Parents who seek to affirm their children will say things like, “You’re smart. You’re a genius. I’m proud of you.” This praise and affirmation apart from God will cause three problems:

  1. The child will learn to perform in exchange for praise and esteem from people; the child will become a people pleaser.
  2. The child will learn to draw their esteem from themselves based on their abilities, or they may believe they’re value is based on performance.
  3. This child remains clueless to the God who gave them the power to succeed, they steal the glory of God, and walk further away from him.

Let’s deal with each point.

First, the children must be taught that good behavior glorifies God and sinful behavior dishonors him. Children must be aware of the direct correlation between God and their parents. When children obey their parents, they honor God and glorify him (Ephesians 6:1-3).

As they grow and learn God’s ways, their source of esteem will come from him, and they’ll seek to please him instead of their parents (or anyone else for that matter).

Second, children must be taught that they’re worthy, acceptable, and valuable even when they fail. We all must learn that God doesn’t accept us based on our performance, but rather our faith in his ability to perform in us (Ephesians 2:8-10; Philippians 1:6).

While the world will demean its own for failure, a child of God’s self-esteem remains intact because they know that God’s grace (Titus 1:11-12 NIV) is there to keep them from falling next time—their only work (or performance) is to believe.

Third, children must be taught that every good thing they have comes from God (James 1:17). Even bad things “work for the good of those who love God and are called according to his purpose” (Romans 8:38).

Children must understand that God is responsible for their good looks, talents, achievements, abilities, etc. When they acknowledge this, this leads to the honor of God and eliminates boasting and arrogance. The word speaks on this:

23 Thus saith the Lord, Let not the wise man glory in his wisdom, neither let the mighty man glory in his might, let not the rich man glory in his riches:

24 But let him that glorieth glory in this, that he understandeth and knoweth me, that I am the Lord which exercise lovingkindness, judgment, and righteousness, in the earth: for in these things I delight, saith the Lord. (Jeremiah 9:23-24)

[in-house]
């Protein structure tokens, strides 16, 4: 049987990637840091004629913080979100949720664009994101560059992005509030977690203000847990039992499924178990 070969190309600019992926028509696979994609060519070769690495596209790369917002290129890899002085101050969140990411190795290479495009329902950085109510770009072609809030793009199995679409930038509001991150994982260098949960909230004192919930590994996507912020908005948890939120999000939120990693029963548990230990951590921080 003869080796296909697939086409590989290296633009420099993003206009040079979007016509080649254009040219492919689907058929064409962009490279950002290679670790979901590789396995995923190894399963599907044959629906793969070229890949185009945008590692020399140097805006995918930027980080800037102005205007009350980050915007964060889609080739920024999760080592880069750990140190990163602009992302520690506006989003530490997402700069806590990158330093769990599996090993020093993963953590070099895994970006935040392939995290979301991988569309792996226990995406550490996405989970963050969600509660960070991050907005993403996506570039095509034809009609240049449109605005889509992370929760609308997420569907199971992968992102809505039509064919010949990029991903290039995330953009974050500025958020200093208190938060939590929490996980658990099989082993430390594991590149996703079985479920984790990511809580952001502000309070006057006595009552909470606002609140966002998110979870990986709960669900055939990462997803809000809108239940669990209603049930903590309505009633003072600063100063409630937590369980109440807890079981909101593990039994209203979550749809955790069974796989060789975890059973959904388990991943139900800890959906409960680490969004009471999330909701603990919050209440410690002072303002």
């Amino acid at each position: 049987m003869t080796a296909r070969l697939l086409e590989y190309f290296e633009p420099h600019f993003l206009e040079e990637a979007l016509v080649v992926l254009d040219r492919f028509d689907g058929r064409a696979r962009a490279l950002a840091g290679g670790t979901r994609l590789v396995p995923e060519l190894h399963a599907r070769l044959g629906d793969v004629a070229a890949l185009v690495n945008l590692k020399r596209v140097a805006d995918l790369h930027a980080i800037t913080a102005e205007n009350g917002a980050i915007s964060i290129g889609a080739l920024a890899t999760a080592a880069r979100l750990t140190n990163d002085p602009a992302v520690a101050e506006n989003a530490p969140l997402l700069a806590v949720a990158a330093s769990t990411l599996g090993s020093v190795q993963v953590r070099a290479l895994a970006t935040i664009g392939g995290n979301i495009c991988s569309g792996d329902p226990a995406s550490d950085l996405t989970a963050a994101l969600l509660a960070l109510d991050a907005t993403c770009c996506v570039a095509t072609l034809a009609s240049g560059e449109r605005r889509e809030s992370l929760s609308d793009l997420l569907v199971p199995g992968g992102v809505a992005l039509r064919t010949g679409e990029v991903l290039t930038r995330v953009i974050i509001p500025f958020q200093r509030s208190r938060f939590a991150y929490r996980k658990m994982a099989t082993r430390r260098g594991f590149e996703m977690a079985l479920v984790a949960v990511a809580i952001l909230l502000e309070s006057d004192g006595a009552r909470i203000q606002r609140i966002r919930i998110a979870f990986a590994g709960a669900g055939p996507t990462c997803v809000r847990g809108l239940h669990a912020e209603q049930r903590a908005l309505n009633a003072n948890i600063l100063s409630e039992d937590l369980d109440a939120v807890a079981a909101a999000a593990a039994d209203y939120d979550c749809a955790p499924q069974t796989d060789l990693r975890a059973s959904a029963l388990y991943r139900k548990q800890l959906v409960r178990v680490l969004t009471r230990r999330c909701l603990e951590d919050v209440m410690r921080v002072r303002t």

So it’s important for parents to praise their children but let the child know that God is the one responsible for their greatness, and they must thank him.

On the other hand, when parents say “I’m proud of you,” while this means they feel happiness and satisfaction for the successes of their children, that parent can’t let that go to their head.

We’ve all heard of parents who live through their children’s accomplishments. We’ve seen the aggressive little league sports moms and dads who glory in the wins of their children; this is the sin of pride. Even though parents are responsible for training and encouraging their children, God still deserves the glory because, without him, that parent wouldn’t have been capable (John 15:5).

Does God really deserve the glory?

But still, pride will have us attribute the source of our accomplishments and abilities to ourselves rather than God. Athletes, scholars, singers, artists, leaders, and the wealthy all claim that it’s because of their long study hours, their practice, their training, and their efforts that they deserve the glory.

Why should God be accredited when it was the student who paid attention, studied, and passed all those tests? Because the word says:

The Lord giveth wisdom: out of his mouth cometh knowledge and understanding. (Proverbs 2:6)

People fail to understand that knowledge and wisdom come from God. God is responsible for their brain and ability to process data, remember, and regurgitate it.

God gives students self-control to sit still and listen, and he gives them the energy to study for long hours. God even blesses students with teachers that adapt to their unique learning style helping them to learn. Therefore, God deserves the glory for any academic achievement.

In regards to those in leadership positions, they have nothing to boast about either because God allowed them to be there. King Nebuchadnezzar learned this the hard way, and after being humbled to the level of a beast, he said:

He [God] changeth the times and the seasons: he removeth kings, and setteth up kings: he giveth wisdom unto the wise, and knowledge to them that know understanding (Daniel 2:21).

Here’s more scripture on why the Author deserves all the glory:

Naked came I out of my mother’s womb, and naked shall I return thither: the Lord gave, and the Lord hath taken away; blessed be the name of the Lord. (Job 1:21)

The Spirit of God hath made me, and the breath of the Almighty hath given me life. (Job 33:4)

7 The LORD maketh poor, and maketh rich: he bringeth low, and lifteth up. 8 He raiseth up the poor out of the dust, and lifteth up the beggar from the dunghill, to set them among princes, and to make them inherit the throne of glory: for the pillars of the earth are the LORD’S, and he hath set the world upon them. (1 Samuel 2:7-8)

Thou art worthy, O Lord, to receive glory and honour and power: for thou hast created all things, and for thy pleasure they are and were created. (Revelation 4:11)

So again, self-esteem is healthy just as long as the source of the esteem is drawn from God, and in return, God is glorified. The saints of God must remember to understand the origin of their talents and gifts and teach their children likewise. All glory belongs to God.

Next chapter: